Lately I’ve been thinking about the power of Rhetoric. I’m sure we have all found the following to be true:
Anyone at any time can say anything that may or may not be completely or even partially true.
Anyone making a case may or may not have a lot or even a little bit of concrete or circumstantial evidence to support their argument.
Either way, that person will inevitably find some people that will and won’t believe them.
Their intentions may or may not be clear to themselves or others.
They may be rightfully or undeservedly charismatic (or at the other end of the spectrum: unconvincing) or anything in between.
Heck, there is a whole spectrum of possibilities on each of those planes.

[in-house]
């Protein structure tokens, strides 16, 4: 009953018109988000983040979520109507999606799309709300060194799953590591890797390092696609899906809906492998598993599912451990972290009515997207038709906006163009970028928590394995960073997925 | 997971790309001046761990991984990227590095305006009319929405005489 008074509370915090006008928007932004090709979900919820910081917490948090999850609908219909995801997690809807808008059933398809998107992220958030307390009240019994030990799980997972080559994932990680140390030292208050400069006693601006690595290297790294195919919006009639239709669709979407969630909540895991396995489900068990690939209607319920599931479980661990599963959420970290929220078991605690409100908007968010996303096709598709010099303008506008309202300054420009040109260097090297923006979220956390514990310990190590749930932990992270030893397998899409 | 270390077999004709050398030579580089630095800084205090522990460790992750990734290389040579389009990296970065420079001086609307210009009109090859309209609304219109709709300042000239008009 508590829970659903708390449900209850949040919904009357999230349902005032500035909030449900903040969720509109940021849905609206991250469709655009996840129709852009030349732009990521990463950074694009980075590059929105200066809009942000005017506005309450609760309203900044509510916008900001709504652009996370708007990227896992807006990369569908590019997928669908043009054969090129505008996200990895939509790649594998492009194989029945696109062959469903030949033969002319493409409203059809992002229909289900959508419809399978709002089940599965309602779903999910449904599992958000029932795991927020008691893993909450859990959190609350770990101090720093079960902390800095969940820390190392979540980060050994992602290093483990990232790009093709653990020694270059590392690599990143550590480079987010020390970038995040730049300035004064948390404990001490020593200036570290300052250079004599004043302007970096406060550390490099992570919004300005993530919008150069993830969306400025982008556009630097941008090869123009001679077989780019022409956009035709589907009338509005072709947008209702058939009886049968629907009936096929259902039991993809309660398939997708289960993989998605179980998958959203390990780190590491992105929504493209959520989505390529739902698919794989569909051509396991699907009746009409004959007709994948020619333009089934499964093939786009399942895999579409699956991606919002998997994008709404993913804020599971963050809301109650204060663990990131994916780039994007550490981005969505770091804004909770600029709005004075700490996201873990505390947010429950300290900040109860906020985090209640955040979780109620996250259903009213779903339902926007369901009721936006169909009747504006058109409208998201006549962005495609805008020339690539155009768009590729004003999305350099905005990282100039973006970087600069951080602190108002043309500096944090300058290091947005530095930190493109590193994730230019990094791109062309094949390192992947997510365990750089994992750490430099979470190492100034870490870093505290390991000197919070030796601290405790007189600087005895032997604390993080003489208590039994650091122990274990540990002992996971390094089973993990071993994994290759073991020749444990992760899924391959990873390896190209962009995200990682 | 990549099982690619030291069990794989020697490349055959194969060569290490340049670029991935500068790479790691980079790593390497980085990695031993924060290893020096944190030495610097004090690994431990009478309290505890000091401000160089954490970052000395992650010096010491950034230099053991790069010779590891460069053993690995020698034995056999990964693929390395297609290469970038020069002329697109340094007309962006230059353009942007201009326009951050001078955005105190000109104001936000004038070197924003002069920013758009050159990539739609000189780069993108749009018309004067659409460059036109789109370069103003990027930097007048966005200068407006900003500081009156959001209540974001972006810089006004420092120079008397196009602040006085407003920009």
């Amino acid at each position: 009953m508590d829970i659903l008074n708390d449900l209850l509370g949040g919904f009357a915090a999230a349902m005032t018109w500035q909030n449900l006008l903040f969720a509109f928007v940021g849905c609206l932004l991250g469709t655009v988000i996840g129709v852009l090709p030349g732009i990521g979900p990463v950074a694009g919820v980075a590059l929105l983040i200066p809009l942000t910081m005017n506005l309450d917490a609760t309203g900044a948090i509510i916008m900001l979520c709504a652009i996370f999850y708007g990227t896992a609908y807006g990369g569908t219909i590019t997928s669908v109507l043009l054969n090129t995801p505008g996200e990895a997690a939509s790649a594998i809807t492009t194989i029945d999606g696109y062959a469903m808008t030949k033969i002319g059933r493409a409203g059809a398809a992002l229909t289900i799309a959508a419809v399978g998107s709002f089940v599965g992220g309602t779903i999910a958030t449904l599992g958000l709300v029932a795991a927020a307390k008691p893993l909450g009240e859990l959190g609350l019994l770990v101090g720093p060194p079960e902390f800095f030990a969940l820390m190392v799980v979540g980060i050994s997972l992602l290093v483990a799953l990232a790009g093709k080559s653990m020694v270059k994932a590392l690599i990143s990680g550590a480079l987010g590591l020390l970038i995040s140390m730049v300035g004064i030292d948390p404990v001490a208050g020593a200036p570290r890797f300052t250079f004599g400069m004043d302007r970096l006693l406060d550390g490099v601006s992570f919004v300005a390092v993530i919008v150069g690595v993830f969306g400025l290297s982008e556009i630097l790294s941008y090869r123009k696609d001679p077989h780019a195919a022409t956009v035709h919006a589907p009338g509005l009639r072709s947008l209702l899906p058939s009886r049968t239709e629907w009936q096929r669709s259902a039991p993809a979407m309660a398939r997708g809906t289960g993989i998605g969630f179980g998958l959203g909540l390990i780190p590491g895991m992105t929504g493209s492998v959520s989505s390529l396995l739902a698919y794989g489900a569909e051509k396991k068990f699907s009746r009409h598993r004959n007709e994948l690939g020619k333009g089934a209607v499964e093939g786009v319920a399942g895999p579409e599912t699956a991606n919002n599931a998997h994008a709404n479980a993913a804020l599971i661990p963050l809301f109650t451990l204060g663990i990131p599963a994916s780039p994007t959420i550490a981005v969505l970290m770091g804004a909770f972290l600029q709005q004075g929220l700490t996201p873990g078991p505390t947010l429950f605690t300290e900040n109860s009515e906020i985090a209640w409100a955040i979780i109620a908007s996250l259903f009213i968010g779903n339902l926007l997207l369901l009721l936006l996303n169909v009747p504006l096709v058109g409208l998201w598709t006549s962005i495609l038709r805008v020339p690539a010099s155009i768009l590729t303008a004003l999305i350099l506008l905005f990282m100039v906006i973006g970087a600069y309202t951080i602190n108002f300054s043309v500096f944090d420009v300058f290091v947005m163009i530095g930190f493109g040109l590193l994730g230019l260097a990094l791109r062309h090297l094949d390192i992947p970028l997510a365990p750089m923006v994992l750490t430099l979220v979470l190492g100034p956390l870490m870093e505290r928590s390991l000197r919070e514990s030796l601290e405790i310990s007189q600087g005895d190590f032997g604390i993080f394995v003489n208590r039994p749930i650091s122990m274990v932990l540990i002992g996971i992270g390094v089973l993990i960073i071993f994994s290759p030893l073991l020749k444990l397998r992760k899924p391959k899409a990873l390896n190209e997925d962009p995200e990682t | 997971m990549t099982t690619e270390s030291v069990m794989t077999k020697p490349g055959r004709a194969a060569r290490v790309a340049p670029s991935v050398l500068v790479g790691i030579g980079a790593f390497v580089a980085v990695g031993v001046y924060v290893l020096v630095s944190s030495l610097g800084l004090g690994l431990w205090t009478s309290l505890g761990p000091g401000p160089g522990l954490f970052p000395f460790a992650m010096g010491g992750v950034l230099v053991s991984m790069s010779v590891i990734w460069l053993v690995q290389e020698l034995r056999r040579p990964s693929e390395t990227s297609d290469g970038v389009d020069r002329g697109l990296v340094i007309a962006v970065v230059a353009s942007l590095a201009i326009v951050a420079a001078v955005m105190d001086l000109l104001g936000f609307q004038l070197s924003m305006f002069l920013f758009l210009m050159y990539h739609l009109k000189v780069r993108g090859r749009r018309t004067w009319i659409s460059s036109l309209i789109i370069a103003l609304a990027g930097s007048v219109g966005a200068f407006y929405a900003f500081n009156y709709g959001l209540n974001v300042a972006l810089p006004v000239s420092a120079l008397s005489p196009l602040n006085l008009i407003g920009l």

Needless to say, everyday someone is conned, taken advantage of, mislead, misunderstood, underestimated, makes mistakes, is rightfully or unwittingly unconvinced, changes their minds, etc.
And, that’s before any damage control kicks in.
The power of rhetoric is in the fact that “how” something is presented often becomes more important than “what” is presented.
So, “what’s my point,” you may be wondering?
Well, instead of fighting these arguments in the realm of facts and science, I’m more and more convinced of the value that the arts can bring here.
While rhetoric is an art in itself, “the arts” is also a form of rhetoric. The Arts and Science are often referenced as complementary bedfellows.
I will be exploring how the arts may sometimes be a better response to rhetoric than even rhetoric itself. I wonder if you will agree.
So please stay tuned for more on “The Rhetoric of Art” here.
And, I’d love to hear if you have supporting or opposing views on the topic. If so, please feel free to drop a comment below. Please also be sure to subscribe for updates so that you not miss upcoming posts. Thanks for stopping by!